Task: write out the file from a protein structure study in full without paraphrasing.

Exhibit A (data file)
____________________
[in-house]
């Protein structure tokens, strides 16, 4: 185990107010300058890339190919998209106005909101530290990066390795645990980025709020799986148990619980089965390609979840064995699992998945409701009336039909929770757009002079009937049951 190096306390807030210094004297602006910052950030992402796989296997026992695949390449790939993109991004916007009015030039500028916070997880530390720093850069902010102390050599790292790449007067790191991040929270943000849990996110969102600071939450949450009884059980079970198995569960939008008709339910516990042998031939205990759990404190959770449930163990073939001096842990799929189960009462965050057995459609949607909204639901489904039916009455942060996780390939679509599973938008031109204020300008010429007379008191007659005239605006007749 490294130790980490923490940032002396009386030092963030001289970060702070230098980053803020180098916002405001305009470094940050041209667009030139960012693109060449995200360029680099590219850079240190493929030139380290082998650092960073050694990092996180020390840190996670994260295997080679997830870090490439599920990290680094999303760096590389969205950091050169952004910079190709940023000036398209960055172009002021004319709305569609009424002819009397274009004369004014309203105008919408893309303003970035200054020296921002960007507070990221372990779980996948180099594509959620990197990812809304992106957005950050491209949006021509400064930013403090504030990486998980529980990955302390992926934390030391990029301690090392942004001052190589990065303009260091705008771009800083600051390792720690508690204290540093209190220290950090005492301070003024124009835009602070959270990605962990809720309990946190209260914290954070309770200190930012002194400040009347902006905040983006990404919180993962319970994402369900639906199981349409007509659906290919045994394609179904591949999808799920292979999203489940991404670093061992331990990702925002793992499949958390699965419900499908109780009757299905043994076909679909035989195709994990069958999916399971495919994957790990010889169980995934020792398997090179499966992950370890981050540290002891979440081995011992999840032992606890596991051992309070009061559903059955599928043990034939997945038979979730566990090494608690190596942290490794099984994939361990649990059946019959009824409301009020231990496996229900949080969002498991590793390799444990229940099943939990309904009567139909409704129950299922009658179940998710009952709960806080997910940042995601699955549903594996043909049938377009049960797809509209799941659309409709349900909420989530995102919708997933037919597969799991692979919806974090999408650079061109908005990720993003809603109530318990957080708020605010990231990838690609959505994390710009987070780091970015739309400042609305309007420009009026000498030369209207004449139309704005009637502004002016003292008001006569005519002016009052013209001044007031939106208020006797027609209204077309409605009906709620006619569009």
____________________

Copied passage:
[in-house]
């Protein structure tokens, strides 16, 4: 185990107010300058890339190919998209106005909101530290990066390795645990980025709020799986148990619980089965390609979840064995699992998945409701009336039909929770757009002079009937049951 190096306390807030210094004297602006910052950030992402796989296997026992695949390449790939993109991004916007009015030039500028916070997880530390720093850069902010102390050599790292790449007067790191991040929270943000849990996110969102600071939450949450009884059980079970198995569960939008008709339910516990042998031939205990759990404190959770449930163990073939001096842990799929189960009462965050057995459609949607909204639901489904039916009455942060996780390939679509599973938008031109204020300008010429007379008191007659005239605006007749 490294130790980490923490940032002396009386030092963030001289970060702070230098980053803020180098916002405001305009470094940050041209667009030139960012693109060449995200360029680099590219850079240190493929030139380290082998650092960073050694990092996180020390840190996670994260295997080679997830870090490439599920990290680094999303760096590389969205950091050169952004910079190709940023000036398209960055172009002021004319709305569609009424002819009397274009004369004014309203105008919408893309303003970035200054020296921002960007507070990221372990779980996948180099594509959620990197990812809304992106957005950050491209949006021509400064930013403090504030990486998980529980990955302390992926934390030391990029301690090392942004001052190589990065303009260091705008771009800083600051390792720690508690204290540093209190220290950090005492301070003024124009835009602070959270990605962990809720309990946190209260914290954070309770200190930012002194400040009347902006905040983006990404919180993962319970994402369900639906199981349409007509659906290919045994394609179904591949999808799920292979999203489940991404670093061992331990990702925002793992499949958390699965419900499908109780009757299905043994076909679909035989195709994990069958999916399971495919994957790990010889169980995934020792398997090179499966992950370890981050540290002891979440081995011992999840032992606890596991051992309070009061559903059955599928043990034939997945038979979730566990090494608690190596942290490794099984994939361990649990059946019959009824409301009020231990496996229900949080969002498991590793390799444990229940099943939990309904009567139909409704129950299922009658179940998710009952709960806080997910940042995601699955549903594996043909049938377009049960797809509209799941659309409709349900909420989530995102919708997933037919597969799991692979919806974090999408650079061109908005990720993003809603109530318990957080708020605010990231990838690609959505994390710009987070780091970015739309400042609305309007420009009026000498030369209207004449139309704005009637502004002016003292008001006569005519002016009052013209001044007031939106208020006797027609209204077309409605009906709620006619569009």